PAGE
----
Responding to youth offending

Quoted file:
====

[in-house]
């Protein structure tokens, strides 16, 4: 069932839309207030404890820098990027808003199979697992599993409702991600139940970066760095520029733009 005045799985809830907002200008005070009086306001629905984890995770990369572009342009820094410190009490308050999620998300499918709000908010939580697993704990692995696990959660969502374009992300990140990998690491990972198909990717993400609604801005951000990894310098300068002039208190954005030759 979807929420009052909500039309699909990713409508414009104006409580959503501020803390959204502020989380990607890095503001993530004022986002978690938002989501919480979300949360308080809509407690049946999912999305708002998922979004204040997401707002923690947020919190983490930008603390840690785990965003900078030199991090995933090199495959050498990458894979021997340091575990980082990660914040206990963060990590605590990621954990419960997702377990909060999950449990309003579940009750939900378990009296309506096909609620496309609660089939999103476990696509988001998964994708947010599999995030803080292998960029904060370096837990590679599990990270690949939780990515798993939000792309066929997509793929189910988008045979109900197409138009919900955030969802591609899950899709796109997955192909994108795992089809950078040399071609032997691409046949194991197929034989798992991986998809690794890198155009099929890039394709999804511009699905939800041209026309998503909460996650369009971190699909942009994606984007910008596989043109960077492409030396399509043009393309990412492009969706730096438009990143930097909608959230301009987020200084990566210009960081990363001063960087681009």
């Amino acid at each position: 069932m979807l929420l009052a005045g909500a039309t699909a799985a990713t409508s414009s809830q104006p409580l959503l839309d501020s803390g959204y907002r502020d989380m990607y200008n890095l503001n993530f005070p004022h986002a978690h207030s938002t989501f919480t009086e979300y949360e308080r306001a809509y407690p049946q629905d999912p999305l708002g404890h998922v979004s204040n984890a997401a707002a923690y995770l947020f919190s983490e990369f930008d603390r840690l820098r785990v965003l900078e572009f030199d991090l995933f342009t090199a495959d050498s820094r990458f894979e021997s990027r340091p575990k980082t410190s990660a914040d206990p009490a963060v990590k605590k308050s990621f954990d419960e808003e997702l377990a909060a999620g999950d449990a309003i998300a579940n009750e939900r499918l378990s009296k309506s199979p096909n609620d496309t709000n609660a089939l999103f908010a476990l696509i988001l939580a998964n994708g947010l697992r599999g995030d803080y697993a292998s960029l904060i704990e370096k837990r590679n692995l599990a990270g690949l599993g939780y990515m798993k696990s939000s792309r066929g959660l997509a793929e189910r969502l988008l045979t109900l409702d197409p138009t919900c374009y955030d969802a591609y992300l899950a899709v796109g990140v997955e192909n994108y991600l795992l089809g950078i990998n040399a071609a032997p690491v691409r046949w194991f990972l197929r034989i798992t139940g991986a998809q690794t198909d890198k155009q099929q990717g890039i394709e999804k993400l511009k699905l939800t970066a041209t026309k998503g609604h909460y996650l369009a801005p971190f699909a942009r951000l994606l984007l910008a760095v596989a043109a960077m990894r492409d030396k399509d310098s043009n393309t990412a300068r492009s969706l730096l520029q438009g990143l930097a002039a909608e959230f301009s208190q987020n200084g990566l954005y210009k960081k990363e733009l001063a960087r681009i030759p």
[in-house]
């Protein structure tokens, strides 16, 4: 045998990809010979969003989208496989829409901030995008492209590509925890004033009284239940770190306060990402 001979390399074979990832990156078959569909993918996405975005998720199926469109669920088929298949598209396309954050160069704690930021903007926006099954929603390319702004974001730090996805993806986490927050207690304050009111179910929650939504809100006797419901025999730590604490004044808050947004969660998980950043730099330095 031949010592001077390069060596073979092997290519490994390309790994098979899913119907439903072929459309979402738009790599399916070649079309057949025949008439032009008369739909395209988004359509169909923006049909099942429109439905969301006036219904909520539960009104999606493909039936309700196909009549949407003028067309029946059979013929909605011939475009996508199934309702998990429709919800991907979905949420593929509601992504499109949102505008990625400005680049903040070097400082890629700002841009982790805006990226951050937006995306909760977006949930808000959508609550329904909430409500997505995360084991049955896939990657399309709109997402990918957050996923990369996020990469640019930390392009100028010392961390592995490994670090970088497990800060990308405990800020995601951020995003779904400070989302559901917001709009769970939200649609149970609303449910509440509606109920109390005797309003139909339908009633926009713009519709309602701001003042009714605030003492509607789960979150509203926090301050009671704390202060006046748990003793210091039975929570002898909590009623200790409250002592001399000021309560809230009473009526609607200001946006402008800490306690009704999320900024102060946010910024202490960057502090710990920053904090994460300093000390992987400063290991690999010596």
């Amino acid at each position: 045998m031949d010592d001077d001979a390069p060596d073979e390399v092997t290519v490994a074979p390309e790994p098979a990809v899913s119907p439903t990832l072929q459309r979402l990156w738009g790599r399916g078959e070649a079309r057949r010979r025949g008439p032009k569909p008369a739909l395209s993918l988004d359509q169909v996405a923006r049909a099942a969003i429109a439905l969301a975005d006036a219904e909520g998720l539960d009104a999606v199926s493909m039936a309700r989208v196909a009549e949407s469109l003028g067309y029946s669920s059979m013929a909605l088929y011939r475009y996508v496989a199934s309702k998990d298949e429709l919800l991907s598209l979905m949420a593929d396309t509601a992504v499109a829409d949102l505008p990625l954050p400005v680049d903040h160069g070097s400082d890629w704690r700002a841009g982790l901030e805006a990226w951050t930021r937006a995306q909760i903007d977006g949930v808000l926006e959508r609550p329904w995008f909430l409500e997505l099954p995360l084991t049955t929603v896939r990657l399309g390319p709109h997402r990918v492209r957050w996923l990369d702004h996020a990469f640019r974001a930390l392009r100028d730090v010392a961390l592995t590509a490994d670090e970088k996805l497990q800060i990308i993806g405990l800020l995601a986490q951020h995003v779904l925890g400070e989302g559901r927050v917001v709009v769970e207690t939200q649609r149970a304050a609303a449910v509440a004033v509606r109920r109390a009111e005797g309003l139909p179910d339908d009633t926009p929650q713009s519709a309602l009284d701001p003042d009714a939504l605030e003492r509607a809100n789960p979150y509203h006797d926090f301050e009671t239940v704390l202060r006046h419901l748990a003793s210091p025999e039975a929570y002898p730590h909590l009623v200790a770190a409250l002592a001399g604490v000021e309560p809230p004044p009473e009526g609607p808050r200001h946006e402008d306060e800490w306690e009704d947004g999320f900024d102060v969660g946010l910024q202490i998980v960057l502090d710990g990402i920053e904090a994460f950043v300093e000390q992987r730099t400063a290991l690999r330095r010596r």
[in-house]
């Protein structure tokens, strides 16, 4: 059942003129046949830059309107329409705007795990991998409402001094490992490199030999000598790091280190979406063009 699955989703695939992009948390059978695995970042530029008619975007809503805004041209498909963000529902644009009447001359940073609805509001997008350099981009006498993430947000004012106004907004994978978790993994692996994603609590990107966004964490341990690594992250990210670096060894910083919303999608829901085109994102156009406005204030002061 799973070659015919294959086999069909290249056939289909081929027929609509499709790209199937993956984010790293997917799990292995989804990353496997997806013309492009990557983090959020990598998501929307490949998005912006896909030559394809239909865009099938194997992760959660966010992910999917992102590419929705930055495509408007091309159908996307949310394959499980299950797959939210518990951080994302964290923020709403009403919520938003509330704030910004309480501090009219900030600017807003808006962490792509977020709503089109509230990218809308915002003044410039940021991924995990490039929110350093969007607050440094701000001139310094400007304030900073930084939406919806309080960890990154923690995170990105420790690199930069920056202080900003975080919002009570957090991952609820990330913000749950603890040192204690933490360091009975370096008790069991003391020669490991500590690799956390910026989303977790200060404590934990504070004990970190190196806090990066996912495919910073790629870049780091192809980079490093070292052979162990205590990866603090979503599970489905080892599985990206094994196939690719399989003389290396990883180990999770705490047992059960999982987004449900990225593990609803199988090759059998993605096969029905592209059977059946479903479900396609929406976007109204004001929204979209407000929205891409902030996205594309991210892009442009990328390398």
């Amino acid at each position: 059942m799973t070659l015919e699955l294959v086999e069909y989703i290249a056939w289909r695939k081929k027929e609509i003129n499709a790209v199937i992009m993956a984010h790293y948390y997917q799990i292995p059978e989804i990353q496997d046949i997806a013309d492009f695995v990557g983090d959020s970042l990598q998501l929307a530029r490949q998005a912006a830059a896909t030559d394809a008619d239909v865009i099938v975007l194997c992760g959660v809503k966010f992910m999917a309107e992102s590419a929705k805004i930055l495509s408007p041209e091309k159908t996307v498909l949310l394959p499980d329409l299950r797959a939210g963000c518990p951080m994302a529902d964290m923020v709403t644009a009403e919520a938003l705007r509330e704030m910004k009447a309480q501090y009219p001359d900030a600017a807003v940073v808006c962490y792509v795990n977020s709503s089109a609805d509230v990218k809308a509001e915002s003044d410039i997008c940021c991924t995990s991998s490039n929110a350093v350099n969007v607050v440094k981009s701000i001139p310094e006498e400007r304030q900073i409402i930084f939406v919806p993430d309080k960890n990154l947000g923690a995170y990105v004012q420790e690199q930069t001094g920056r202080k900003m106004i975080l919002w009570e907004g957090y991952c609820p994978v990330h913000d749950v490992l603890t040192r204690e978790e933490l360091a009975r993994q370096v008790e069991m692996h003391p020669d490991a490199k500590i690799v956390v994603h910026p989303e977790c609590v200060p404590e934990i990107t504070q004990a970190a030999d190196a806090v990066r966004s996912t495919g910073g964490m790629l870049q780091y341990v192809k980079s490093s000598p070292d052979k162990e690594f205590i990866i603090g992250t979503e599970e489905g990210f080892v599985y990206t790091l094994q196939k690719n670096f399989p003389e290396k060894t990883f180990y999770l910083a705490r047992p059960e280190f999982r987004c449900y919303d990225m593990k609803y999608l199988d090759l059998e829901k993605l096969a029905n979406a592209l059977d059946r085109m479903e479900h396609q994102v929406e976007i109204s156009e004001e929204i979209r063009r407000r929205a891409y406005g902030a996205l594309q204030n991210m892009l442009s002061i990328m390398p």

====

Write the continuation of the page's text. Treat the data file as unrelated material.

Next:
This chapter explores the widespread use of punitive custody for children in the first half of the nineteenth century and how this exemplified a punitive, justice-based response to behaviour of 'youth offending'. The socially constructed definitions and explanations of youth offending have informed and shaped official 'youth justice' responses to youth offending. The Youth Offenders Act 1854 legislated for changes in structural responses to children/young people demonstrating problems through offending behaviour; encouraging new ideas about how children/young people should be treated by the State. The chapter presents the nature of youth justice over history, particularly the nature of change in its socially-constructed components and the role of key stakeholders in their re/construction. The structural youth justice developments of the 1900–1950 era, namely juvenile courts and borstals, were extended by increasing the age of criminal responsibility from 7 to 8 years old under the Children and Young Persons Act 1933.